The driver also has a colour digital display.
The new 500L has what Fiat describes as “an innovative wraparound glazing concept” to improve the view of the road and to make parking easier though a glazed A pillar and the whole is brightened by a glass sunroof – fixed or opening.
The gearshifter has been redesigned, raised and “embellished with the 500 logo”
“And just to be different,” the automaker says, “a Popstar trim level expresses the young, functional, practical side of the model with body-colour matching fascia, black fabric seats, denim central band and white vinyl inserts embossed with ‘500’.”
Lounge trim “aims for modernity and elegance”. The facia has a 19cm Uconnect HD Live infotainment system; upholstery varies from cooler to warmer colour but each uses diamond-weave fabric, double stitching and black vinyl head restraints and armrests.
The Cross goes for sporty “to express the soul and spirit of adventure to the fullest with the 19cm display, black interiors, fabric seats and titanium vinyl inserts embossed with the ‘500’ logo. Grey or black leather upholstery is an option in the Urban and Wagon Lounge trim levels and on the Cross.
Boot volume (rear seat forward) is 455 litres in the Urban and Cross and 638 litres in the Wagon (416 litres if seven seats are fitted. Folding and tumbling the seats takes luggage volume to 1480 litres for Urban and Cross and 1784 litres for the Wagon.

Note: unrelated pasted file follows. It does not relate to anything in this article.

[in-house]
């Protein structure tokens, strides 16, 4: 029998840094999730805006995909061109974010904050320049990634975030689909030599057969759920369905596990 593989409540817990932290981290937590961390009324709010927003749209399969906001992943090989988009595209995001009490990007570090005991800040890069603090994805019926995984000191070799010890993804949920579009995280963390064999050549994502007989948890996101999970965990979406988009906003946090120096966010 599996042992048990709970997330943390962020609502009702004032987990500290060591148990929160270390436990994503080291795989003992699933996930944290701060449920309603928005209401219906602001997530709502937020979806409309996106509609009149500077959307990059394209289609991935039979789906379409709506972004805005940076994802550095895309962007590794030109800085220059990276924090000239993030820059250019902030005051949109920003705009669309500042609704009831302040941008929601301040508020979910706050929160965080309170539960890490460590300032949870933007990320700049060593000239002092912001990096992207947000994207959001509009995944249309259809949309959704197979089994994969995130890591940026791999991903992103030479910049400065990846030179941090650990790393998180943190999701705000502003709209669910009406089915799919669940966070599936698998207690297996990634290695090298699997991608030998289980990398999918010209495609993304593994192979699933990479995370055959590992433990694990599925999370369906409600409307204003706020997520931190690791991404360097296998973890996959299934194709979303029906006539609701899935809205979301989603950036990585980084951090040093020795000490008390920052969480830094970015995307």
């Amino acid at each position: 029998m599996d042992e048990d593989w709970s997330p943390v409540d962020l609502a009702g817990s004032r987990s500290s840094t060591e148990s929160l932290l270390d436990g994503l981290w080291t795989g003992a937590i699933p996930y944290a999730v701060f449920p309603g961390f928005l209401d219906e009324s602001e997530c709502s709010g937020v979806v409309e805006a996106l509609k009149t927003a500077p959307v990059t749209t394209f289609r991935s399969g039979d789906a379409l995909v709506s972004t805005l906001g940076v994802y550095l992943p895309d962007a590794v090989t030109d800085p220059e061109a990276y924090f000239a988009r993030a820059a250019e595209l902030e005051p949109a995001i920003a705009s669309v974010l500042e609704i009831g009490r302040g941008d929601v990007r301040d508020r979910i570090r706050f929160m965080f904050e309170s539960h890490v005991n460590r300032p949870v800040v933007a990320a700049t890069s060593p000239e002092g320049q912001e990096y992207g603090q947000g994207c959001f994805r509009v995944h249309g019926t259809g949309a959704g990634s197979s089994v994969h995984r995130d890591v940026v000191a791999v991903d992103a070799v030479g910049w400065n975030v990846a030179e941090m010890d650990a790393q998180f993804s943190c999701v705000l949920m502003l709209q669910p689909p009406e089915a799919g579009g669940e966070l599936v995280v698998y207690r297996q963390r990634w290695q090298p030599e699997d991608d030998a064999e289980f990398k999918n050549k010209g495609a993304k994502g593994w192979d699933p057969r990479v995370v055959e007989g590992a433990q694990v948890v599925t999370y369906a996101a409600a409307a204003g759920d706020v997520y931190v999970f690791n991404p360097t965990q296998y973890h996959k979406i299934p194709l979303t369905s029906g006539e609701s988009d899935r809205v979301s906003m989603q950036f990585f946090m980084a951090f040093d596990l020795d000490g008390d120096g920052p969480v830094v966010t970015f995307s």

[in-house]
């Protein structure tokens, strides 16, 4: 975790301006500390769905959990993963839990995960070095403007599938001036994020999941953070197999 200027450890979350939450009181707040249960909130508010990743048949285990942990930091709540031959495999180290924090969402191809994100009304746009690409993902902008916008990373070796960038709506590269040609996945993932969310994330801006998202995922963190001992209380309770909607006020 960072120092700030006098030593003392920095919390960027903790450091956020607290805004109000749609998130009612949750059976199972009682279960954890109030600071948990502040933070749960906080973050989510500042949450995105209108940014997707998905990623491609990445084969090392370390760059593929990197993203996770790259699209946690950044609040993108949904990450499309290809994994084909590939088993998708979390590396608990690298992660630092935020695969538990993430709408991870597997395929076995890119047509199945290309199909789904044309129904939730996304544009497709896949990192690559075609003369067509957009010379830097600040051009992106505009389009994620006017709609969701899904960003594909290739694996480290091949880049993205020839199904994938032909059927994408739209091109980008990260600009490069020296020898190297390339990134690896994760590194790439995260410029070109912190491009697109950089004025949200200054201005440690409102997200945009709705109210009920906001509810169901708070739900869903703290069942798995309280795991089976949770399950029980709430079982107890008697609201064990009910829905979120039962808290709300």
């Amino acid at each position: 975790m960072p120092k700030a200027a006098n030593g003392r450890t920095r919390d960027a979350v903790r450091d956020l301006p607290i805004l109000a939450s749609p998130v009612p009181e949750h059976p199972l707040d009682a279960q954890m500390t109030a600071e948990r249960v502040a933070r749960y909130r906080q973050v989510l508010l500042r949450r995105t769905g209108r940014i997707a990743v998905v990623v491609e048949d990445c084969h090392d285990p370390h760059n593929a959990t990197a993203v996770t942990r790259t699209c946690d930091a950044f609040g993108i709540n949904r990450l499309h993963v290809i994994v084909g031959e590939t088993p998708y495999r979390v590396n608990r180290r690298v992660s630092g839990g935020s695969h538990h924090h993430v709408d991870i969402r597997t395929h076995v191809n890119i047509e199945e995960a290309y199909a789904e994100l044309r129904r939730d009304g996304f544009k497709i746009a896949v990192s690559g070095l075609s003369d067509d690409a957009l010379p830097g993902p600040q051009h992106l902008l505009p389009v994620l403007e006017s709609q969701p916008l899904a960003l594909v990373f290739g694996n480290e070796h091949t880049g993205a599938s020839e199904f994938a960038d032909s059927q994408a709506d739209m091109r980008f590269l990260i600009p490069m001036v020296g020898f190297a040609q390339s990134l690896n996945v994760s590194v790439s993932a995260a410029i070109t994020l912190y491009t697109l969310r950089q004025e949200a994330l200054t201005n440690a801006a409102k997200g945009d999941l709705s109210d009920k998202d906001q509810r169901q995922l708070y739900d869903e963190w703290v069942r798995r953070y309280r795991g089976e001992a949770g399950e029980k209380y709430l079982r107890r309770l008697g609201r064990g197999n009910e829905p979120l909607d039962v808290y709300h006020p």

The 500 Cross, Fiat says, is the horizon-breaking and most adventurous 500L is the Cross with its skidplates, two-colour diamond-finish 17” rim/tyre combination and a bolder grille and at last ‘Gravity Control’ (remember) is explained:
Normal is the default for a comfortable and safe ride in ordinary conditions. Traction+ (below 30km/h) helps on snow and (wait for it!) Gravity Control is known on other makes simply as gradient descent control – no levitation implied.
The external mirrors have power adjustment, heating and folding and can be upgraded to include puddle lights. The cabin has ambient lighting in the base of the central console, on the transmission tunnel and on the doors.
The reversing camera has improved resolution for poor visibility and moving grid lines will be added to units assembled in the last quarter of 2017.
Size matters in cars as well. The 500L Cross is 4.28m long, its wheelbase of 2.61m its 1.80m wide and 1.68m tall. The 500L Urban measures is 4.24m long, its wheelbase is 2.61m, its width 1.78m wide and its roof is 1.66m above ground. The 500L Wagon, claimed to be the most compact seven-seater on the market, differs in that it is 4.38m long.
…AND THE ENGINES
Different engines are for different models: the petrol units are a 1.4 quad-valve delivering 71kW, the 90kW 1.4 16V TJet (we guess that’s a turbo) and a 900cc TwinAir delivering 78kW. The range is completed with a bi-fuel petrol/LPG 1.4 TJet capable of 90kW and a 63kW bi-fuel petrol/methane 900cc TwinAir.
There are two diesels: 75kW 1.3 quad-valve MultiJet, also with Dualogic transmission, and 90kW 1.6 quad-valve MultiJet. Each, Fiat says, complies with the Euro 6 requirements.
If you require more decoration/accessories then Mopar has 92 accessories for safety, luggage, children and customisation.